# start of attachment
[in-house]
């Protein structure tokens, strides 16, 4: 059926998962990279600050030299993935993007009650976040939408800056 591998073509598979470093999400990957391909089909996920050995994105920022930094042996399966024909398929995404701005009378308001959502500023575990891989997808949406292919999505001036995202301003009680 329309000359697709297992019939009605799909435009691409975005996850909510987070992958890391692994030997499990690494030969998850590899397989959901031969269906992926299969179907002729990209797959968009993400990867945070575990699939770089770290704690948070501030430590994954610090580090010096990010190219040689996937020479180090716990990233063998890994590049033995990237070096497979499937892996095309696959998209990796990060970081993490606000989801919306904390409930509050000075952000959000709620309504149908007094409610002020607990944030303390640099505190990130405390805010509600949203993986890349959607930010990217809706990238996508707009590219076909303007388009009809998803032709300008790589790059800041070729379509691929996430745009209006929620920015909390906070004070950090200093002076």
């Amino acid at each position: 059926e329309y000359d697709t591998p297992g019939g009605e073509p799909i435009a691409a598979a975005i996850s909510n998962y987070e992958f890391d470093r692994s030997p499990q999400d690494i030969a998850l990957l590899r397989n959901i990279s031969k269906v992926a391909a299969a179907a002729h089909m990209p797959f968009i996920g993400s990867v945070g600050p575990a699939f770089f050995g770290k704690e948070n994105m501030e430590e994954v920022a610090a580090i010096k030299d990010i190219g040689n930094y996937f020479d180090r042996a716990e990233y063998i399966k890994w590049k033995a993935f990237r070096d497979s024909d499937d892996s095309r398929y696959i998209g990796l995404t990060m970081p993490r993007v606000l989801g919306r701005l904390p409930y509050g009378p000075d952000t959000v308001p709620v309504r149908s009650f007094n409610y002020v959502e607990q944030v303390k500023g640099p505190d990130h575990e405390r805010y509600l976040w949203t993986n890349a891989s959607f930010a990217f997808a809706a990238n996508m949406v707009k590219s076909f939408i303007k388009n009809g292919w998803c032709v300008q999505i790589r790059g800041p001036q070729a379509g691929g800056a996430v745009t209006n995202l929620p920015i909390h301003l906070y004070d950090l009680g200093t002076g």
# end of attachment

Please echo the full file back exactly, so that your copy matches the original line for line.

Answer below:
[in-house]
């Protein structure tokens, strides 16, 4: 059926998962990279600050030299993935993007009650976040939408800056 591998073509598979470093999400990957391909089909996920050995994105920022930094042996399966024909398929995404701005009378308001959502500023575990891989997808949406292919999505001036995202301003009680 329309000359697709297992019939009605799909435009691409975005996850909510987070992958890391692994030997499990690494030969998850590899397989959901031969269906992926299969179907002729990209797959968009993400990867945070575990699939770089770290704690948070501030430590994954610090580090010096990010190219040689996937020479180090716990990233063998890994590049033995990237070096497979499937892996095309696959998209990796990060970081993490606000989801919306904390409930509050000075952000959000709620309504149908007094409610002020607990944030303390640099505190990130405390805010509600949203993986890349959607930010990217809706990238996508707009590219076909303007388009009809998803032709300008790589790059800041070729379509691929996430745009209006929620920015909390906070004070950090200093002076």
């Amino acid at each position: 059926e329309y000359d697709t591998p297992g019939g009605e073509p799909i435009a691409a598979a975005i996850s909510n998962y987070e992958f890391d470093r692994s030997p499990q999400d690494i030969a998850l990957l590899r397989n959901i990279s031969k269906v992926a391909a299969a179907a002729h089909m990209p797959f968009i996920g993400s990867v945070g600050p575990a699939f770089f050995g770290k704690e948070n994105m501030e430590e994954v920022a610090a580090i010096k030299d990010i190219g040689n930094y996937f020479d180090r042996a716990e990233y063998i399966k890994w590049k033995a993935f990237r070096d497979s024909d499937d892996s095309r398929y696959i998209g990796l995404t990060m970081p993490r993007v606000l989801g919306r701005l904390p409930y509050g009378p000075d952000t959000v308001p709620v309504r149908s009650f007094n409610y002020v959502e607990q944030v303390k500023g640099p505190d990130h575990e405390r805010y509600l976040w949203t993986n890349a891989s959607f930010a990217f997808a809706a990238n996508m949406v707009k590219s076909f939408i303007k388009n009809g292919w998803c032709v300008q999505i790589r790059g800041p001036q070729a379509g691929g800056a996430v745009t209006n995202l929620p920015i909390h301003l906070y004070d950090l009680g200093t002076g």